Clallam County seeking grants for Streamkeepers watershed-monitoring program
By Rob Ollikainen
Peninsula Daily News
Print This | Email This
Most Popular this week
Irondale woman tells how her son’s death saved others as she skips governor’s ceremony to care for friend’s cats
Giant oil rig arrives in Port Angeles as protesters take to waters off Ediz Hook [Gallery and video]
The non-matching grants, which total $20,500, would come from the state Department of Fish and Wildlife's Aquatic Lands Enhancement Account.
They would be used by Streamkeepers of Clallam County, a volunteer-based watershed-monitoring program.
Streamkeepers Program Coordinator Ed Chadd told county commissioners Monday that the funds would be used to monitor pollution in and around Dungeness Bay and to buy supplies for a bug and juvenile fish study.
No commissioner objected to either grant application when discussed in a board work session Monday.
The $4,000 biological monitoring grant would support the continued surveillance of benthic macroinvertebrates — critters without backbones — and juvenile fish.
It would pay for such items as microscopes, alcohol, vials and mileage.
“This is essentially supplemental support of work we're already in process of doing, having to do with mostly bug sampling, but also we're branching out to juvenile fish,” Chadd said.
Clallam County used a similar grant last year to monitor bugs, and the volunteer responses exceeded expectations.
“We have more people who like picking bugs out than we have microscopes right now,” Chadd said.
“So we actually need to buy a couple more microscopes.”
Juvenile fish are being lured with bagels into minnow traps for the study.
“Part of this will be the bagel budget,” Chadd said.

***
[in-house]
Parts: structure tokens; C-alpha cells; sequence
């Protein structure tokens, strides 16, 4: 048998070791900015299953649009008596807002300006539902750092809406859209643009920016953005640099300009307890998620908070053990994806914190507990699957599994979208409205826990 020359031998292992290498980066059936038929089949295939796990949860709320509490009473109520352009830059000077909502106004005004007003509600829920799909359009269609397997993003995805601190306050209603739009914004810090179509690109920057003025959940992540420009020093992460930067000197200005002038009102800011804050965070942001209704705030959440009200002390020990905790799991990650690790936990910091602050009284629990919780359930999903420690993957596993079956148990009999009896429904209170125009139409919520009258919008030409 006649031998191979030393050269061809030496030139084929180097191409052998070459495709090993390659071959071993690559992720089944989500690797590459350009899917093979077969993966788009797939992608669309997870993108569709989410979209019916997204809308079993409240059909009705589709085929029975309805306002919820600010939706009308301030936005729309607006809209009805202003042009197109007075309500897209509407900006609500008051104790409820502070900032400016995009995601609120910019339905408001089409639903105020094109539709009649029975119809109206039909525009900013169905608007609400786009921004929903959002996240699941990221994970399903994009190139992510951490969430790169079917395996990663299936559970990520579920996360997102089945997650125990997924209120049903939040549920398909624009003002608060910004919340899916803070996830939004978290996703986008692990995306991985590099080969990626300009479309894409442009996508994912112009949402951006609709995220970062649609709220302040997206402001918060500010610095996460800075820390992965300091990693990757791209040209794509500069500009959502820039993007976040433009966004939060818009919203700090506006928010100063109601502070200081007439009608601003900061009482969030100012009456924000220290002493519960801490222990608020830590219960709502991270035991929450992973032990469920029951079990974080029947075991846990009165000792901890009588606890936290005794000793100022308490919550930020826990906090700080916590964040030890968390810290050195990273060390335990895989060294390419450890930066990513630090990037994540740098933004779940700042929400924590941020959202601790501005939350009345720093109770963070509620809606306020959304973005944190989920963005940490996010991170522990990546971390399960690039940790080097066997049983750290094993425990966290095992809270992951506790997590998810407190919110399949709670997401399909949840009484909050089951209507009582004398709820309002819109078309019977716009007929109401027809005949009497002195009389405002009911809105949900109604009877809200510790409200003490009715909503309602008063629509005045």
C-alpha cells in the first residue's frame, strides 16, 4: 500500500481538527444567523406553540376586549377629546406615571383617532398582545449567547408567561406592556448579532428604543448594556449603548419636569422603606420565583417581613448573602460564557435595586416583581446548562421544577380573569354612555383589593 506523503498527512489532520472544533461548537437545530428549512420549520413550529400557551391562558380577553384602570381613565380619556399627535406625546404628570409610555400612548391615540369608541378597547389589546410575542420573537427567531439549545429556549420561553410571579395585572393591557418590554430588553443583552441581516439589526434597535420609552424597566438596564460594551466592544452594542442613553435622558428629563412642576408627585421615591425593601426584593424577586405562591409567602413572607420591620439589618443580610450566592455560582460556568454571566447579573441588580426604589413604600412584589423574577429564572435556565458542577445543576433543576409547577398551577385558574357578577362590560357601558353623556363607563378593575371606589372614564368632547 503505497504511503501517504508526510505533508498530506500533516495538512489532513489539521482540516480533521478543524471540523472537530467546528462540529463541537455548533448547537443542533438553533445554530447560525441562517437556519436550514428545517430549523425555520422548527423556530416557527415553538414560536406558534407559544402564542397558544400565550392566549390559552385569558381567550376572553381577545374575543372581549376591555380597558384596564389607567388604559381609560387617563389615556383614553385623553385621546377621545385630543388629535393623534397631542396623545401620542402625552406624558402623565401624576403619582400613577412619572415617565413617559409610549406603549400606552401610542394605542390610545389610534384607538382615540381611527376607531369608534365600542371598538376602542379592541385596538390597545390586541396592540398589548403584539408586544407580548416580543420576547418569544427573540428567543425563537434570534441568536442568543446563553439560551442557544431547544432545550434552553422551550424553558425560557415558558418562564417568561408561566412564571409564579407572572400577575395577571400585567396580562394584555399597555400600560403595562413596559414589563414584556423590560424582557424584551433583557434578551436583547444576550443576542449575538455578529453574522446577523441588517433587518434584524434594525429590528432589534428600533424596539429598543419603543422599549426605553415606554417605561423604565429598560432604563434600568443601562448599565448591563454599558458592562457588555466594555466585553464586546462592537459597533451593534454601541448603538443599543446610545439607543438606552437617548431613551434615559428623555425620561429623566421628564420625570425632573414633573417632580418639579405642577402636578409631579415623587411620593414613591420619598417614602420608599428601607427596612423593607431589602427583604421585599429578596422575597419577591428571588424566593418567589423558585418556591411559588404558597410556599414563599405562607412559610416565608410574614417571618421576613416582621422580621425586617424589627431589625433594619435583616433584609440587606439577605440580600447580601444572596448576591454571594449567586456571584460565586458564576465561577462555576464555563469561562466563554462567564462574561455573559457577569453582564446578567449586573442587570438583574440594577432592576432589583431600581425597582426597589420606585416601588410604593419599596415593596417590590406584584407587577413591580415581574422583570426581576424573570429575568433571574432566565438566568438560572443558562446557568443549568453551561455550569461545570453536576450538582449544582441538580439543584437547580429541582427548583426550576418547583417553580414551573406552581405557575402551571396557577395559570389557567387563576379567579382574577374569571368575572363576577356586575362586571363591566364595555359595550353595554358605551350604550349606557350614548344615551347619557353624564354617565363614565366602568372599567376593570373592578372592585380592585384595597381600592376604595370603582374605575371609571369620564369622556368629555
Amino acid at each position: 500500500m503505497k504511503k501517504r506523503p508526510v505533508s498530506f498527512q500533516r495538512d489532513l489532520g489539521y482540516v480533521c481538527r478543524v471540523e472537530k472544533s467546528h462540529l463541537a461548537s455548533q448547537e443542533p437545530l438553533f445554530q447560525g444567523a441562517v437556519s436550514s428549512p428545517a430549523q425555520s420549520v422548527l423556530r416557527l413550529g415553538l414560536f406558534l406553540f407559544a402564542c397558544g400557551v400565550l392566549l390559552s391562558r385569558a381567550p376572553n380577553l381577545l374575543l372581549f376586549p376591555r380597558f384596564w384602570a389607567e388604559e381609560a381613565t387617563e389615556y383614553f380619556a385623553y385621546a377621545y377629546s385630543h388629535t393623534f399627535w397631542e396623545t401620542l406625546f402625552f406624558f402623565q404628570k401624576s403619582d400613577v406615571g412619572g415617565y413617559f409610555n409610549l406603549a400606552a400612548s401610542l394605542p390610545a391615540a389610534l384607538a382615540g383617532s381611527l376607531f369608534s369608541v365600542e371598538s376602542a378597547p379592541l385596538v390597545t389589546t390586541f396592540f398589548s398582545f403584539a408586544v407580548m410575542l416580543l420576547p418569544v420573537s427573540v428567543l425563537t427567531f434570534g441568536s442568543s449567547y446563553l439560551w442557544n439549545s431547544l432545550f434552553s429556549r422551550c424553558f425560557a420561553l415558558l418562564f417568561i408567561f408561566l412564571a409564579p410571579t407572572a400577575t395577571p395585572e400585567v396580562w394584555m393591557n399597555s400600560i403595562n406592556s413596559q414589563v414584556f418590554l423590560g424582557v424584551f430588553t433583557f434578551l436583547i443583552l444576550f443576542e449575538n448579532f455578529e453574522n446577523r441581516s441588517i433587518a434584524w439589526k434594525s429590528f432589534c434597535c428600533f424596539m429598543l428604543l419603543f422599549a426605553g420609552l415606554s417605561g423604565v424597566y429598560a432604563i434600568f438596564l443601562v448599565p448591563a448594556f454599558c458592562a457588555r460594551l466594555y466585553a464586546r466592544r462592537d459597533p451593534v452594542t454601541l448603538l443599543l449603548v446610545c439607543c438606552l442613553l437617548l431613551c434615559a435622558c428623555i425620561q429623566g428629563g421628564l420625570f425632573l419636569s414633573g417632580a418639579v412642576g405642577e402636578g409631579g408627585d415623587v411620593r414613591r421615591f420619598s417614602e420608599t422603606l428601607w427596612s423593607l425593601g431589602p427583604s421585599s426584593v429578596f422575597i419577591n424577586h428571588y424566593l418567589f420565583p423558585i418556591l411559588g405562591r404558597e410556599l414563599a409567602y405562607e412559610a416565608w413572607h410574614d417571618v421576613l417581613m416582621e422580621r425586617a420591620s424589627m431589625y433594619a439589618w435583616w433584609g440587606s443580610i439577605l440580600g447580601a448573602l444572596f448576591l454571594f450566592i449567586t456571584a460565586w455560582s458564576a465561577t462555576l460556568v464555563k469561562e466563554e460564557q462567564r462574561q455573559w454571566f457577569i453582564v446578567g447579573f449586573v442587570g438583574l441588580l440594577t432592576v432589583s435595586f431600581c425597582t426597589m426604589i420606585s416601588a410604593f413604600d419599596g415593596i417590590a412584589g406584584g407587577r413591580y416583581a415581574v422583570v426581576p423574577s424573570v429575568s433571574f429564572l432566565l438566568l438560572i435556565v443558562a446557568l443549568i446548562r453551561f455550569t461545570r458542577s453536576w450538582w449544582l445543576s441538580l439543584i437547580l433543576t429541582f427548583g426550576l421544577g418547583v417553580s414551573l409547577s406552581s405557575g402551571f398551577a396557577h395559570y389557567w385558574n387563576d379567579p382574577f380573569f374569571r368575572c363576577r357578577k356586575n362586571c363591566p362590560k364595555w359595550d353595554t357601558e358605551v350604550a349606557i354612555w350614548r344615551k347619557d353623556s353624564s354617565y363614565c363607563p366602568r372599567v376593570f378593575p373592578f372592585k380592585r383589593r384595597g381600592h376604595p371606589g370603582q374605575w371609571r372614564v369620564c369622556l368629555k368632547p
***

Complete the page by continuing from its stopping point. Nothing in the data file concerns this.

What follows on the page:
“There's a lot of experimentation in figuring out what would work the best.
At first, it was cat food.”
Streamkeepers is working with the North Olympic Peninsula Skills Center, Lower Elwha Klallam tribe and North Olympic Salmon Coalition in the biological-monitoring study.
County Commissioner Mike Doherty said the program is helping the skills center to lead students into scientific fields.
“It's just a great kind of combination of actors, none of whom has the capacity to do this themselves,” Chadd said.
“But working together, we're managing.”
The $16,500 pollution grant would cover the non-staff costs of ambient monitoring within the Sequim-Dungeness Clean Water District.
It would replace an expiring grant that the county Health and Human Services department secured.
“There been kind of a hodgepodge of actors and funding sources over the last few years in terms of whose going to be carrying out the work,” Chadd said.
The grant would bridge a one-year funding gap beginning July 1.
“My hope is that we're going to have yet another monumental effort on the part of our volunteers, and that they're just going to carry the brunt of the work,” Chadd said.
“I think we can do it. The volunteers that have been involved in the Clean Water District sampling are pretty jazzed up about it. I think we've got the people that it would take to carry it off.”
Streamkeepers was moved from the auspices of the Community Development Department to Public Works and Roads in 2011 in part to get an understanding about the impacts roads have on watersheds.
Data from the pollution study would be shared by the Community Development and Health and Human Services departments.
For information on Streamkeepers, visit www.clallam.net/SK.
Reporter Rob Ollikainen can be reached at 360-452-2345, ext. 5072, or at firstname.lastname@example.org.
Last modified: February 24. 2014 6:42PM